Grace Lee: Teaching Artist in Training Part I

Craig Hayes

Craig Hayes, STAFF

I learned about Community-Word Project’s Teaching Artist Training and Internship Program (TATIP) the way I learn about most opportunities these days: Facebook. As a freelance writer who was relatively new to New York, I was seeking part-time work that would enhance my writing. I thought teaching would be ideal.

I was especially interested in getting training and experience working with elerly and incarcerated populations. I had worked with both groups previously, which ignited my desire to bring arts education to underserved populations.

I had taught writing but without any formal training. My previous experience was in nonprofits, public health, and research. It was not in the world of the arts. I was curious to learn about the life of a NYC teaching artist, including how to find work in the field. I was excited by TATIP’s internship component, as I sought experience working in the NYC public school system.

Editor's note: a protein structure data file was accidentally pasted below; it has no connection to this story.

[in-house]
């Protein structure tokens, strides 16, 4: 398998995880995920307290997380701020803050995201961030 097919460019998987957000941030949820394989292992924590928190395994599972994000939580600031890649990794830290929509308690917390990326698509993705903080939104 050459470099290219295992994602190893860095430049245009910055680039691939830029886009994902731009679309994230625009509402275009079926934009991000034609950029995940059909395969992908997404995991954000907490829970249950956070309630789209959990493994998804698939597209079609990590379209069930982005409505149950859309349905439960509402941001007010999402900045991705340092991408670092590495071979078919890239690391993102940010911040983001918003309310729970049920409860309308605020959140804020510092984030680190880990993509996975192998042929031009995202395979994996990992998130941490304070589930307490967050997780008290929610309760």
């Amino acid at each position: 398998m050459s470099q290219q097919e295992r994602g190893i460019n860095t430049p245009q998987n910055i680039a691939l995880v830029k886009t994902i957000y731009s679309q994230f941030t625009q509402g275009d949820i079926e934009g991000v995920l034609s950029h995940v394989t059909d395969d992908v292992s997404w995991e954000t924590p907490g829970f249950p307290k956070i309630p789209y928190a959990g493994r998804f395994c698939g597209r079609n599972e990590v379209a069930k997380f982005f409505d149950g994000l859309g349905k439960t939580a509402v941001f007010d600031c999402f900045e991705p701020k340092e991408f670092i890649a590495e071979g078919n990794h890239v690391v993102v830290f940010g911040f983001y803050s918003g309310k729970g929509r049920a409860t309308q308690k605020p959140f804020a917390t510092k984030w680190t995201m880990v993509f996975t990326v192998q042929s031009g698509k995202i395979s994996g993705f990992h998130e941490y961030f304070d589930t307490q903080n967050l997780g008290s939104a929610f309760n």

I am from a working-class, immigrant family where the arts were dismissed as a luxury reserved for the wealthy, not a viable career path. At a very young age I began writing stories but I did it secretly. I started playing classical music at four. I also had a performing arts background and attended a music conservatory in my teens. But it never occurred to me to pursue art professionally. My family thought these extracurricular activities would stop as soon as I was accepted into an Ivy League school in pre-med or pre-law. Instead, I obtained a B.A. in Cultural Anthropology and graduate degrees in Public Health and Latin American studies.

Writing professionally started in my early thirties. I had a late start. I wanted to take advantage of every opportunity to catch up on the years lost. I am fortunate and grateful to receive a scholarship from CWP to complete the teaching artist training.



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